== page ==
The Federal Reserve should start to trim its massive bond-buying program next week, and spell out a clear path for phasing it out altogether, a top Fed official said on Monday.
"It is time to taper,'' Dallas Federal Reserve Bank President Richard Fisher said in remarks prepared for delivery to the DTN/The Progressive Farmer AgSummit in Chicago.
The Fed next meets to decide policy Dec 17-18 and most economists expect it to defer any change until next year.
Saying that the cost of the Fed's $85-billion-a-month asset-purchase program "far exceeds" its benefits, Fisher urged reducing it "at the earliest opportunity," and to articulate a clear, well-defined path for ending it by a certain date.
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Doing so, he said, could make the Fed's change of policy course easier for markets to digest. At least three of his Fed colleagues have signed on to the same approach to ending the program, known as QE3 because it is the third round of quantitative easing.
When the Fed last signaled it was gearing up to end its bond-buying program, in May and June, investors pushed up market rates faster and farther than the Fed had expected. The rise in rates threatened to slow an already fragile recovery, and was one factor in the Fed's decision not to pull back on bond-buying at its September meeting.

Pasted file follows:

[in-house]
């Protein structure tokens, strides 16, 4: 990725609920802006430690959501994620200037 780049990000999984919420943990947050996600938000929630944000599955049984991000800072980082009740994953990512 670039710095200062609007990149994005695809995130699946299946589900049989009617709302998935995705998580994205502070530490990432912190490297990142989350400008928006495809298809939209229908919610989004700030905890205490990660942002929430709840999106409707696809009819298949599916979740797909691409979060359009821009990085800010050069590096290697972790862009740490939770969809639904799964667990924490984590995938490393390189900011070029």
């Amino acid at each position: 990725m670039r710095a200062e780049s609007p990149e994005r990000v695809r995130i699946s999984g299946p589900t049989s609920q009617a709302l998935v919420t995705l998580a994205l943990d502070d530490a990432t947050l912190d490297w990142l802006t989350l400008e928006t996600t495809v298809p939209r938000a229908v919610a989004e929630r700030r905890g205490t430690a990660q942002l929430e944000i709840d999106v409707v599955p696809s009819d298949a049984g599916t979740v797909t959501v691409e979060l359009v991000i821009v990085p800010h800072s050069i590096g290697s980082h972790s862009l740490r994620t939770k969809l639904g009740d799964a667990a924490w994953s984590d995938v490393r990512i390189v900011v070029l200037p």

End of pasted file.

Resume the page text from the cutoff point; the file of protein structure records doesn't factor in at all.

"We should make clear that, barring some serious economic crisis, we will stay the course of reduction,'' Fisher said.
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Fisher, who will rotate into a voting spot on the Fed's policy-setting panel next year,has opposed the Fed's bond-buying program from its start last September, arguing that without clear fiscal policy, no amount of easy money will be enough to get businesses hiring again.
On Monday he repeated that view, warning as well that continuing to add liquidity to the U.S. financial system could set the stage for "financial shenanigans" as investors buy and sell based on the availability of low rates rather than on fundamentals.
Fisher's critical view of the Fed's quantitative easing program puts him in the minority among his colleagues, most of whom credit easy money with helping to bring down unemployment to 7 percent last month, from near 8 percent when the program started.
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With inflation running well below the Fed's 2 percent target, several other regional Fed bank chiefs have made the case for the Fed to continue with super-easy monetary policy to help bring inflation back up.
On Monday, Fisher took strong exception to that idea.
"Especially given that we have a surfeit of excess liquidity sloshing about in the system, the idea of ramping up inflation expectations from their current tame levels strikes me as short-sighted and even reckless,'' he said.